Parasites In The Lands Of The Infidels

Egypt’s Resilient and Evolving Social Activism

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In an interview, Amr Adly discusses his recent Carnegie paper on Egypt’s large private enterprises.

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As we work to eradicate ISIS, Iraq's Christians, Yizidis need our help now more than ever

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To the Supreme Council of the Armed Forces

A test for the Muslim Brotherhood

Egypt’s changing foreign policy

Egypt beyond Mubarak

The dissolution of the NDP

Remaking Cairo from below

Why Egypt should join the ICC

No citizenship without social justice

Mubarak's message

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Buying the People’s Assembly

What do Salafis really want?

A state of counter-emergency

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The Egyptian Revolution: First Impressions from the Field

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Rethinking Internal Security in Egypt

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Terror in the Name of God

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Using C hristian Principles to Enhance Economic Theory and Practice:

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Buying the People’s Assembly

  by: : Manar Elshorbagy




Buying the People’s Assembly
Thu, 07/04/2011 - 08:00

Last week, at a meeting I was invited to with the liberal Democratic Front Party, a young party member demanded an end to Egyptian parliamentarians’ habit of providing services to their constituents to buy political support. He stressed the need to end the humiliation that parliamentary representatives who engage in such practices face when begging ministers for their signatures on such requests. Although I could appreciate the young man’s concerns, I responded that it’s common for parliamentary representatives to serve their constituents. In fact, doing so is at the very core of political representation.

A parliamentary representative has three main functions. The first is to represent his electoral constituency, and Egypt as a whole on issues of national importance. The second is to help draft and vote on legislation. The third is to monitor the performance of the executive branch, including the president, ministers, governors, and state agencies.

Rather than embodying these functions, Egyptian MPs in the past have represented the corruption of political life. By involving citizens in the process, corruption was rendered into a system. Rather than try to legally address their districts' problems, MPs used their positions to buy political influence among their constituents. For example, they would scramble to get ministers’ approval for various requests, such as securing jobs for select residents of their districts, even when they were not the best candidates for the job.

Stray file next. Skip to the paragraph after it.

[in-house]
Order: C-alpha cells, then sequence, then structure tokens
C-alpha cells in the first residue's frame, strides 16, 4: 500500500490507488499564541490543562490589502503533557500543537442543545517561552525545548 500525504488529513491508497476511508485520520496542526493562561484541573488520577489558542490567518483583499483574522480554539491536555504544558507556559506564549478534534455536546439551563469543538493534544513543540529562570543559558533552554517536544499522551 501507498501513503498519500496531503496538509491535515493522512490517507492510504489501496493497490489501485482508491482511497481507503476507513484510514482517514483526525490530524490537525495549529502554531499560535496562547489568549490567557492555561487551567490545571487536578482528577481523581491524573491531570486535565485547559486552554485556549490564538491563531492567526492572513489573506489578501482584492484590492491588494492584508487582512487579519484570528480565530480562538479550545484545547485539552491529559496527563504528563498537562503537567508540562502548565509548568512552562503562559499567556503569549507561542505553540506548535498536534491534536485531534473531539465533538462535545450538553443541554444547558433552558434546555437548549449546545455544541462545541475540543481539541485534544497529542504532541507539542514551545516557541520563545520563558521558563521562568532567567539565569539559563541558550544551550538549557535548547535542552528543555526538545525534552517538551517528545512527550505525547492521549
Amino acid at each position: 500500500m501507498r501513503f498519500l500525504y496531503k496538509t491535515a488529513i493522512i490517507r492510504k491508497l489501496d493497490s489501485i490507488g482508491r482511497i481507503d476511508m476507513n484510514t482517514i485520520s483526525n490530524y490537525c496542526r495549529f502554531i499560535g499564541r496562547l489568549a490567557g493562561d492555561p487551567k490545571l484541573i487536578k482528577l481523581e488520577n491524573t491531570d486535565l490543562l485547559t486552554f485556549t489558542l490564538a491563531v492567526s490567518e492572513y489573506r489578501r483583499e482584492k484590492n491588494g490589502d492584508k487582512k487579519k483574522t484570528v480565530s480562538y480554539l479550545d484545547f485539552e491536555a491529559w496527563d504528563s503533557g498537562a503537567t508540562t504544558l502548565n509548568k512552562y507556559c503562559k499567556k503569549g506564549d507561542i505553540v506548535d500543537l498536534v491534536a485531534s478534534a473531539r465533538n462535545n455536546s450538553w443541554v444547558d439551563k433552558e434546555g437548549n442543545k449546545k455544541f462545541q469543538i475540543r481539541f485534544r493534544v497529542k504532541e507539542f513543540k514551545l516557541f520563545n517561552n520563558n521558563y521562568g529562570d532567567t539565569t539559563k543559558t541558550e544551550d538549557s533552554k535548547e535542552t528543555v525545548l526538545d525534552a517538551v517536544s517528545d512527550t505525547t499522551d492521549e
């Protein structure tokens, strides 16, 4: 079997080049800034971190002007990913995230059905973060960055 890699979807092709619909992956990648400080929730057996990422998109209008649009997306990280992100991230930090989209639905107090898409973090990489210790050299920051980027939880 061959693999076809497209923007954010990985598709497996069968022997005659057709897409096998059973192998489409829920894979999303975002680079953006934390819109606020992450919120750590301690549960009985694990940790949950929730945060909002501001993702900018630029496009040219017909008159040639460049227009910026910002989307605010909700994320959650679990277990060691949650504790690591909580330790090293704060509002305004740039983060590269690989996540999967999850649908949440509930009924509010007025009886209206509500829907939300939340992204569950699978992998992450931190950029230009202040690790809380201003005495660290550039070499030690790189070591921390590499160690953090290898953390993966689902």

Parliamentarians that scurry to secure ministers’ approval for illegal requests cannot be expected to monitor these ministers’ performance or propose effective legislation to reform the sectors where these ministers operate. It is also unlikely that ministers will pay much attention to parliamentary questions raised by these representatives.

Parliamentarians that provide their constituents with services in-kind or use financial bribes to retain their seats are guilty of vote-buying. This kind of corrupt behavior was but one way that politicians bought the People’s Assembly (Egypt’s lower house of parliament).

But another way to buy the People’s Assembly, one that will most probably be used in the upcoming elections, is through campaign finance.

Candidates can spend hefty sums out of their own pockets. They may also receive large donations from individuals who seek to guarantee their MP’s loyalty. In both cases, the People’s Assembly and/or its representatives will be bought to serve particular interests. Meanwhile, those who lack financial resources will have no representation. The same could apply to candidates in presidential elections.

Given these dangers, Egyptian must prioritize the regulation of money in the political process before the upcoming parliamentary and presidential elections. We must insist that candidates be required to disclose detailed information about all donations they receive for their electoral campaigns, including the amount, the identity of the donor, and how the money has been spent. Those who fail to disclose such information should be severely punished. Egyptians have the right to know who funds their candidates and how much money candidates are spending out of their pockets in order to attain a political position. This disclosure will allow us to better assess the legitimacy of each candidate’s funds.

It’s also necessary to set a limit for campaign finance. All donations must be deposited in a special account, rather than the candidate’s personal account, to ensure that candidates do not make a personal profit.

We must also insist on the need to regulate campaign ads — disseminated through state-owned and private media outlets — and demand full disclosure of how these ads are funded. And candidates who successfully reach office should be monitored by citizens to ensure they do not give preferential treatment to their donors.

These and other safeguards can protect against those who wish to use money to buy the political process, like they did in the old Egypt. For a fledgling democracy, the use of money in politics is the most dangerous threat.